Remote monitoring of crocodilians: implantation, attachment and release methods for transmitters and data-loggers

Franklin, C.E., Read, M.A., Kraft, P.G., Liebsch, N., Irwin, S.R. and Campbell, H.A. (2009) Remote monitoring of crocodilians: implantation, attachment and release methods for transmitters and data-loggers. Marine & Freshwater Research, 60 4: 284-292. doi:10.1071/MF08153


Author Franklin, C.E.
Read, M.A.
Kraft, P.G.
Liebsch, N.
Irwin, S.R.
Campbell, H.A.
Title Remote monitoring of crocodilians: implantation, attachment and release methods for transmitters and data-loggers
Journal name Marine & Freshwater Research   Check publisher's open access policy
ISSN 1323-1650
Publication date 2009-04
Sub-type Article (original research)
DOI 10.1071/MF08153
Volume 60
Issue 4
Start page 284
End page 292
Total pages 9
Place of publication Australia
Publisher CSIRO
Collection year 2010
Language eng
Subject C1
970106 Expanding Knowledge in the Biological Sciences
0608 Zoology
Formatted abstract
Crocodilians are by their very nature difficult animals to study. However, research on wild animals is essential for the development of reliable long-term management. Here, we describe methods for the acquisition and monitoring of behavioural and physiological variables from free-ranging crocodilians through the use of archival tags (data-loggers) and via satellite, radio and acoustic telemetry. Specifically, the attachment or implantation of electronic tags is described and examples provided of the type of data that can be collected. Our research group has used a combination of approaches to monitor the movements, diving activity, body temperatures and heart rates of crocodilians, including studies on the Australian freshwater crocodile (Crocodylus johnstoni), the estuarine crocodile (Crocodylus porosus) and the caiman (Caiman latirostris). Each approach or method presents unique challenges and problems, chiefly as a consequence of differences in body morphology and size of the crocodilian species, their behaviours and the habitats they occupy.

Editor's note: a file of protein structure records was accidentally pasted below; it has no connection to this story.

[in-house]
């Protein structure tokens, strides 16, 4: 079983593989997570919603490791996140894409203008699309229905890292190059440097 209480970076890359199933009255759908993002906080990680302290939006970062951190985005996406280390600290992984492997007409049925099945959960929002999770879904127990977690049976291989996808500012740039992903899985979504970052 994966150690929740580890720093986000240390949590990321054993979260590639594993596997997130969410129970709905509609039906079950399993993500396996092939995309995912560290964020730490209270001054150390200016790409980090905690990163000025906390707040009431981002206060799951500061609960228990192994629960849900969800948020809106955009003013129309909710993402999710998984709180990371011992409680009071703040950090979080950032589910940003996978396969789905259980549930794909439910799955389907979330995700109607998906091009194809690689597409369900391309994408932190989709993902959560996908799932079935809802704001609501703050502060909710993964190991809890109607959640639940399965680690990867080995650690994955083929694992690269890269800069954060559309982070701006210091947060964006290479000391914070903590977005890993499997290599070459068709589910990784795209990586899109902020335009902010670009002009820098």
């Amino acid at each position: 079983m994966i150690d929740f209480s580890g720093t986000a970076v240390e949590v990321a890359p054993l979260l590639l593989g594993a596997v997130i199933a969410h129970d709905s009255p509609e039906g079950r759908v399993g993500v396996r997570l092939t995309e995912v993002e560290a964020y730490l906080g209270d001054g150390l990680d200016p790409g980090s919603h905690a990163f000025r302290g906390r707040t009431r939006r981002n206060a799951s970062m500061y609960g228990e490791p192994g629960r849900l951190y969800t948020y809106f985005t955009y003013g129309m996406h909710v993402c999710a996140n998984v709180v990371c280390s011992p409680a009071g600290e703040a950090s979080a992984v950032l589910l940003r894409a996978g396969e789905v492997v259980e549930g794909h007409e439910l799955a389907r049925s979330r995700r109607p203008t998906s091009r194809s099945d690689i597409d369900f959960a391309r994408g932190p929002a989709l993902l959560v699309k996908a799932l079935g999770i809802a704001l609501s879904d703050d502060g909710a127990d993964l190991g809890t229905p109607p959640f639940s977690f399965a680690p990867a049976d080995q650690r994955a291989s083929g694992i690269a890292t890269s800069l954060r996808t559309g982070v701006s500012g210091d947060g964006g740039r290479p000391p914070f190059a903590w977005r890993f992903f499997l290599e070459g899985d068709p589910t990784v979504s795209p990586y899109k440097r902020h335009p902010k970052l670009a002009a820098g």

Keyword alligators
archival tags
crocodiles
reptiles
satellite
telemetry
Q-Index Code C1
Q-Index Status Confirmed Code

Document type: Journal Article
Sub-type: Article (original research)
Collections: 2010 Higher Education Research Data Collection
School of Biological Sciences Publications
Ecology Centre Publications
 
Versions
Version Filter Type
Citation counts: TR Web of Science Citation Count  Cited 18 times in Thomson Reuters Web of Science Article | Citations
Scopus Citation Count Cited 18 times in Scopus Article | Citations
Google Scholar Search Google Scholar
Created: Thu, 03 Sep 2009, 08:13:05 EST by Mr Andrew Martlew on behalf of School of Biological Sciences